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D.C. Office Market Picking Up Steam, But Vacancy Keeps Hitting New Highs

Deal-making activity has begun to ramp up in the D.C. office market, with several major leases signed last quarter, but the market hasn't received enough overall demand growth to bring down its record-high vacancy. 

A view of D.C.'s central business district from the rooftop of 1333 New Hampshire Ave. NW.

Office leasing activity in the District last quarter totaled 1.8M SF, including new leases and renewals, a 62% increase from the prior quarter, according to CBRE's Q2 office market report. 

While deal closings were up, they didn't prevent D.C. from recording its seventh consecutive quarter of occupancy loss, according to CBRE, which pegged the city's Q2 net absorption at negative 472K SF. 

"For a year and then some, it was pretty much a deep freeze, so a lot of pent-up demand is now coming out as the restrictions are being lifted," CBRE Research Director Wei Xie said. "On a net basis that improvement in activity hasn't translated to positive absorption or a decreasing vacancy rate. That part is going to take much longer to be addressed."

The vacancy rate last quarter rose to 17.8%, according to CBRE, up from 17.4% in Q1.

Two of the main drivers of occupancy loss were the General Services Administration, which has consolidated some leased offices into owned buildings, and law firms, which have continued to shrink their footprints. But Xie said that more than 90% of the large law firms in D.C. have now executed a space reduction, and some have already added back space after realizing the cuts went too far. 

"I think we're at the tail end of the densification cycle, there's only so much you can contract," she said. "We looked at law firm relocations of size in recent years. While most contracted, many of them subsequently expanded because they cut too deep initially and needed more space."

Xie said CBRE's Q2 research shows that the fears of mass footprint reductions across the office market have been largely unfounded. The number of companies expanding their footprint last quarter eclipsed the number of those that shrunk it, she said, but the total square footages of the cuts were larger, leading to the negative absorption.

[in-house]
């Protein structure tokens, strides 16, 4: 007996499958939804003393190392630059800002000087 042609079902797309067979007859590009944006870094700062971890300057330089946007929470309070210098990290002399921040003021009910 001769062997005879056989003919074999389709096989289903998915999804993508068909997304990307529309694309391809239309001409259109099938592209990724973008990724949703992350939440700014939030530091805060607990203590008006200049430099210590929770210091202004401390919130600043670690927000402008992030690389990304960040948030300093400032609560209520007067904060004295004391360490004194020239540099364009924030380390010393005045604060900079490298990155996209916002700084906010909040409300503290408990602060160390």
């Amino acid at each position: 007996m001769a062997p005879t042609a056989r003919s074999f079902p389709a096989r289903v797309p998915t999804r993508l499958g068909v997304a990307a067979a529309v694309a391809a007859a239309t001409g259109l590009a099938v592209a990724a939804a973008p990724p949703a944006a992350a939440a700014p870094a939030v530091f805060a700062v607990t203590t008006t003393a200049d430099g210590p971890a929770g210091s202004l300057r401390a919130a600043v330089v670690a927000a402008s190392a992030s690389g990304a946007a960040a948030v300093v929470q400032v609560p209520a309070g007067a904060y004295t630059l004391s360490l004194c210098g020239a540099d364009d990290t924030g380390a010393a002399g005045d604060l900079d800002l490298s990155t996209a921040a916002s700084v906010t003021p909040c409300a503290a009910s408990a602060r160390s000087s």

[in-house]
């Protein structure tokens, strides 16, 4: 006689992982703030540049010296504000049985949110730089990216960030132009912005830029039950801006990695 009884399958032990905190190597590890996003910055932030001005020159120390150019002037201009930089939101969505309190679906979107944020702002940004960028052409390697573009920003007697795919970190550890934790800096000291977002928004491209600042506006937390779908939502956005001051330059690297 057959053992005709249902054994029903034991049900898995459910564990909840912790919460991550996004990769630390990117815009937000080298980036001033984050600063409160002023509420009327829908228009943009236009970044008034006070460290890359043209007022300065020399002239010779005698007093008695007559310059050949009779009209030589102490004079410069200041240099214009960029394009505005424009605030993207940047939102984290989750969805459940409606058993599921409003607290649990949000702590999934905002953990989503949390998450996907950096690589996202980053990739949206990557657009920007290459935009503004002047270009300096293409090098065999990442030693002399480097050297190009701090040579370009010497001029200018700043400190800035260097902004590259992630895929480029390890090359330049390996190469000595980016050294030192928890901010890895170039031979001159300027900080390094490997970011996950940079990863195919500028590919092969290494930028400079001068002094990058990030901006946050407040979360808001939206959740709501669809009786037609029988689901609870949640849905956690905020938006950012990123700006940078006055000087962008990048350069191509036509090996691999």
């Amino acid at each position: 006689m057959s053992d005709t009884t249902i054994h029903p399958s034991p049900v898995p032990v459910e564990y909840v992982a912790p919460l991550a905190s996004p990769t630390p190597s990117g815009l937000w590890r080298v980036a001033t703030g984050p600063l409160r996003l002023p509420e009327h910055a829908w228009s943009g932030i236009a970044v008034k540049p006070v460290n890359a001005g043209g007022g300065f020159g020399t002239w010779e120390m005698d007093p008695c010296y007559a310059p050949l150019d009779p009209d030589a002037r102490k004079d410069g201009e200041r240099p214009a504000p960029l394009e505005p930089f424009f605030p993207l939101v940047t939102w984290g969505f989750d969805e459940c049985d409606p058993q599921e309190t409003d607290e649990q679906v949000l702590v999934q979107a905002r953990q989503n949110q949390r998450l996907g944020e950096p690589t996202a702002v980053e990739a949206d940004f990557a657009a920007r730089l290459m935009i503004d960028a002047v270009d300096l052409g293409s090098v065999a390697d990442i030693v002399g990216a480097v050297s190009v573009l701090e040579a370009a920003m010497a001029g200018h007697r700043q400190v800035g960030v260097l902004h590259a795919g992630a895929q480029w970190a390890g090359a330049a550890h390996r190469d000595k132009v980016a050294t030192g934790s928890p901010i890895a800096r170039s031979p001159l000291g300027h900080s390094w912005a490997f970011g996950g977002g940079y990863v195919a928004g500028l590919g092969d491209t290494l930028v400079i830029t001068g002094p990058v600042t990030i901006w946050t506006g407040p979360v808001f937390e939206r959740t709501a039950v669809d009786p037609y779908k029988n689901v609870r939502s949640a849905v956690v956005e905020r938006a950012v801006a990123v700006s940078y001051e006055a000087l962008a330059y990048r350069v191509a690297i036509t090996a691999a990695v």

"On an aggregate level, the myth that all companies are just going to give back 20% of their space absolutely has not been true for the D.C. region," Xie said. "We are actually seeing more tenants expanding."

The office building at 1333 New Hampshire Ave. NW.

An example of a growing tenant last quarter was Enovational, which leased 97K SF at Meridian Group's 1400 L St. NW. That represented an expansion of 74K SF from its previous office, according to CBRE, which represented the landlord in the deal. 

Other leases signed last quarter include Boston Consulting Group's 98K SF relocation deal Bisnow first reported; a move from Bethesda to Downtown D.C.'s Metropolitan Square; and two deals at Meridian Group's 1333 New Hampshire building: a 96K SF lease with the Patient-Centered Outcomes Research Institute and an 87K SF lease with the American Bankers Association. 

While the District continues to lose occupancy on a market-wide level, the dynamic isn't the same across all classes of office space. 

Newmark's Q2 office market report said the District recorded negative absorption of 837K SF and its overall vacancy rate rose from 15.9% to 16.6%. But it found that the Class-A vacancy rate was 15.3%, while Class-B vacancy was 19.2%. 

JLL's Q2 office market report pegged D.C.'s total net absorption at more than 500K SF, but it noted that the performance wasn't bad across all market segments. While the Class-B market experienced 560K SF of occupancy loss, the trophy segment experienced positive absorption of 315K SF. 

A graph from JLL's D.C. Q2 office market report showing the rise in vacancy over the past few years.

The vacancy rate in D.C.'s trophy segment dropped below 10% last quarter, according to JLL, which pegged the city's overall vacancy rate at 18.4%.

JLL Research Director Lauren Grass said this dynamic has occurred because tenants have continued to leave older buildings for newly developed offices, benefiting the developers of those projects but not the market overall.